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Three Questions: New England Revolution

New England is such a nice city - wait, it isn't a city? That might explain the name of the Revolution blog we found .  Adam and I exchanged an email about the biggest three questions I think every Sounders fan should know about the New England Revolution.

Dave Clark: New England has been singularly defined by Sharlie Joseph for so long, and though every team knows this the Revs still finish with a decent record and Joseph still gets his goals and assists. How?

Adam Vaccaro: It's simple: he's an absolute force. Joseph isn't just the type of guy that you can build a team around -- he's the type of guy you do build a team around. He's strong, quick, smart, powerful, he can pass, he can finish, players can't take him off the ball, and he can take players right off of it. Joseph, to me, is a top 5 player in the league. Without him, New England is not a very strong club. With him, I doubt they'll ever be too far removed from competing. What's more is that he is still dominating MLS play after 30 and without several of the teammates with whom for so long he comprised a strong nucleus on a perennial contender. The basis for your question is totally legitimate and bears asking in any situation wherein one player has for so long been a team's centerpiece, but sometimes a player is just too good for it not to matter. Against MLS competition, Shalrie Joseph is one of those players.

DC: Keeper has been a strength for the Revs in the past but they started the season losing their back-up to Philly, having their starter go down for the first third of the season, and then Burpo incident. Now they have Shuttleworth (not Ray Allen from Who's Got Game) in goal, how can a team deal with so much transition at keeper?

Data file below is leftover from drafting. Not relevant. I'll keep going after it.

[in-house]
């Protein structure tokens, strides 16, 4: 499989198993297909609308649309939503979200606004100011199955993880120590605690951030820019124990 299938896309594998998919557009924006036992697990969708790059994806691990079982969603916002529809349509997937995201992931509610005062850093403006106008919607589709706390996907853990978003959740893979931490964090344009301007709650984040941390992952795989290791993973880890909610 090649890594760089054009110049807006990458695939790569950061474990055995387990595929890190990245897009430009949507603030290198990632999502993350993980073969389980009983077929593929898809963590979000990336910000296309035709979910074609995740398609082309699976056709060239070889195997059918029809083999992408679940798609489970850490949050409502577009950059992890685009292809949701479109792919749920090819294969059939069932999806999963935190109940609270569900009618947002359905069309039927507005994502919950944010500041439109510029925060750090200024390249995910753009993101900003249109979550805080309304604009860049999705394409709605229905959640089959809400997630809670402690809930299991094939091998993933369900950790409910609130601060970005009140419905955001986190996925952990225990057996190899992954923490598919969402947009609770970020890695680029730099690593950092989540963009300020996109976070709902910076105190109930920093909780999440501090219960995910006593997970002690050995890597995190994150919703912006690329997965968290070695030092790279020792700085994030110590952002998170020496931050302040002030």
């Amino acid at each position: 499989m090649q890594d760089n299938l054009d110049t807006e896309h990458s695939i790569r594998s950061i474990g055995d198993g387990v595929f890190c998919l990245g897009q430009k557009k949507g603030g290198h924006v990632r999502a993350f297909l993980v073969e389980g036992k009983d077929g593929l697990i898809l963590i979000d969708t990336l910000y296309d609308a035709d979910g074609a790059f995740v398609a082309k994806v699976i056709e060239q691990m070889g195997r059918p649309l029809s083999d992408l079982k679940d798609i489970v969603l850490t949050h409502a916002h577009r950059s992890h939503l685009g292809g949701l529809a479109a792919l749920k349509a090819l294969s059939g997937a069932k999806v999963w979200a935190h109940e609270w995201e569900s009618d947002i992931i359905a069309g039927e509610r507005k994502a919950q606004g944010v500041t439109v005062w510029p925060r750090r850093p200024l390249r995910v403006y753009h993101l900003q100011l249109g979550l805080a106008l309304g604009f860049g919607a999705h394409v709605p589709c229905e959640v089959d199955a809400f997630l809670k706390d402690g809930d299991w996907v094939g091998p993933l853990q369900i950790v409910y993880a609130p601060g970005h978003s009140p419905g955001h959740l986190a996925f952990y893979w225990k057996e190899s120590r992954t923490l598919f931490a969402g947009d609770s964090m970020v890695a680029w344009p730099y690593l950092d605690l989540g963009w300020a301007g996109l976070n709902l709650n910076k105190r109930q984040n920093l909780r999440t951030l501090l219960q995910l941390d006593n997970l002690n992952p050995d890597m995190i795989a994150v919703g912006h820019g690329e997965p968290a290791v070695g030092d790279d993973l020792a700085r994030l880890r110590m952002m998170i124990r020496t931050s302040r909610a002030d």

AV: I don't know that a team can survive such circumstances. I also don't know that New England is necessarily going to be put in that position for very long. The Sounders are dangerous, for sure, but given their scoring woes this season, this is a pretty sweet spot for Shuttleworth. The Revolution, though victims of circumstance, are trying to steal one here with their third string goalie. After that and the World Cup break, the very reason for the club's sustained success at the position (Reis) is extremely likely to be returning and with him so too will return a stability that far outdates Burpo. We'll never know for sure, but I think Reis probably would have gotten his spot back even if Burpo had continued to succeed in his stead. So this is just a one game bump in the road. It's not ideal, but if the Revs can escape with a win and then plant Reis in for the foreseeable future, I think they'll be pretty happy with that.

DC: How has the state of Twellman effected Revs fans and the team?

AV: I think Revs fans were very, very cautious regarding Twellman this season, and with good reason. From where I'm sitting, it was better to expect that he would not partake in 2010 than to think he would. The news has been so, so quiet, frustratingly so at times, that Taylor's probably become more of a figurehead for the club, at least during this campaign. Of course the fans and the team want him back; he's a legitimate superstar who's capable of scoring almost at will. This year's Revolution team feels like it was constructed without Twellman even in mind -- which, by the way, means that expectations for the club's success were lowered, but it also means that his continued absence can't really hurt. Now, his return would be very well celebrated and would probably seriously rock the general perception of the 2010 squad. But for now, it seems like most are not even willing to entertain the notion.

Six States, One Blog.

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